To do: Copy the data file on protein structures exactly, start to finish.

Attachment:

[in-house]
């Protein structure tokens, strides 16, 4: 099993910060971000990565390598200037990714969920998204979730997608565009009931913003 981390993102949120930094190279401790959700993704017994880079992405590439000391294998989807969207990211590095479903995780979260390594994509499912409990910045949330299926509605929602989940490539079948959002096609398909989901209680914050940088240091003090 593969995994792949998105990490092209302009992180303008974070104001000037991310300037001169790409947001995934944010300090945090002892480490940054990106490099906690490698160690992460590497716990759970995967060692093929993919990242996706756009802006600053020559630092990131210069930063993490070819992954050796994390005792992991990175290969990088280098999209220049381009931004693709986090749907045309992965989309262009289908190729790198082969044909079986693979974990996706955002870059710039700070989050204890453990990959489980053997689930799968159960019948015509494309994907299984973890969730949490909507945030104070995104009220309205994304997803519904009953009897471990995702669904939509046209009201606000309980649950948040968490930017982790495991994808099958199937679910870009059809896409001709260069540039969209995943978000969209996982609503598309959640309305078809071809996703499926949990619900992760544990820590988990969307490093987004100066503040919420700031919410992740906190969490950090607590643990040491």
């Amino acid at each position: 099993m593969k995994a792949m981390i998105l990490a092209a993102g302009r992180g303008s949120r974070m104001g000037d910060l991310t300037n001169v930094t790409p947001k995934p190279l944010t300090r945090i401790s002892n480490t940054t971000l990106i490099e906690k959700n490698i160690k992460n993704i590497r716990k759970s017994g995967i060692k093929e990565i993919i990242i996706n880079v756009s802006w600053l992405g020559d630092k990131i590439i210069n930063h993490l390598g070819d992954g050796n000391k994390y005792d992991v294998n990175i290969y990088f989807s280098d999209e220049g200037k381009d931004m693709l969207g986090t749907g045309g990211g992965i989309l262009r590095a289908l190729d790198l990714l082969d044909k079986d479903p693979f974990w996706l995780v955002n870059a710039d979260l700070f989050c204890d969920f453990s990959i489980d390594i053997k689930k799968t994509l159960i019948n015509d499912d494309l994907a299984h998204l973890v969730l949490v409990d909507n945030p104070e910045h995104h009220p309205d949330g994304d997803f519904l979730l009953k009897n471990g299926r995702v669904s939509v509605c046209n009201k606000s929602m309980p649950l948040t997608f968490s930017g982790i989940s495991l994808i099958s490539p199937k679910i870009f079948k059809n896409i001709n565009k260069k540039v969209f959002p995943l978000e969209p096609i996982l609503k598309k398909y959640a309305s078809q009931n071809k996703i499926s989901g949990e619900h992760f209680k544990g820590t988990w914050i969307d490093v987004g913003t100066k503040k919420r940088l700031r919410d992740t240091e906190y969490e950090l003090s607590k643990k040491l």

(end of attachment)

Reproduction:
[in-house]
């Protein structure tokens, strides 16, 4: 099993910060971000990565390598200037990714969920998204979730997608565009009931913003 981390993102949120930094190279401790959700993704017994880079992405590439000391294998989807969207990211590095479903995780979260390594994509499912409990910045949330299926509605929602989940490539079948959002096609398909989901209680914050940088240091003090 593969995994792949998105990490092209302009992180303008974070104001000037991310300037001169790409947001995934944010300090945090002892480490940054990106490099906690490698160690992460590497716990759970995967060692093929993919990242996706756009802006600053020559630092990131210069930063993490070819992954050796994390005792992991990175290969990088280098999209220049381009931004693709986090749907045309992965989309262009289908190729790198082969044909079986693979974990996706955002870059710039700070989050204890453990990959489980053997689930799968159960019948015509494309994907299984973890969730949490909507945030104070995104009220309205994304997803519904009953009897471990995702669904939509046209009201606000309980649950948040968490930017982790495991994808099958199937679910870009059809896409001709260069540039969209995943978000969209996982609503598309959640309305078809071809996703499926949990619900992760544990820590988990969307490093987004100066503040919420700031919410992740906190969490950090607590643990040491």
């Amino acid at each position: 099993m593969k995994a792949m981390i998105l990490a092209a993102g302009r992180g303008s949120r974070m104001g000037d910060l991310t300037n001169v930094t790409p947001k995934p190279l944010t300090r945090i401790s002892n480490t940054t971000l990106i490099e906690k959700n490698i160690k992460n993704i590497r716990k759970s017994g995967i060692k093929e990565i993919i990242i996706n880079v756009s802006w600053l992405g020559d630092k990131i590439i210069n930063h993490l390598g070819d992954g050796n000391k994390y005792d992991v294998n990175i290969y990088f989807s280098d999209e220049g200037k381009d931004m693709l969207g986090t749907g045309g990211g992965i989309l262009r590095a289908l190729d790198l990714l082969d044909k079986d479903p693979f974990w996706l995780v955002n870059a710039d979260l700070f989050c204890d969920f453990s990959i489980d390594i053997k689930k799968t994509l159960i019948n015509d499912d494309l994907a299984h998204l973890v969730l949490v409990d909507n945030p104070e910045h995104h009220p309205d949330g994304d997803f519904l979730l009953k009897n471990g299926r995702v669904s939509v509605c046209n009201k606000s929602m309980p649950l948040t997608f968490s930017g982790i989940s495991l994808i099958s490539p199937k679910i870009f079948k059809n896409i001709n565009k260069k540039v969209f959002p995943l978000e969209p096609i996982l609503k598309k398909y959640a309305s078809q009931n071809k996703i499926s989901g949990e619900h992760f209680k544990g820590t988990w914050i969307d490093v987004g913003t100066k503040k919420r940088l700031r919410d992740t240091e906190y969490e950090l003090s607590k643990k040491l």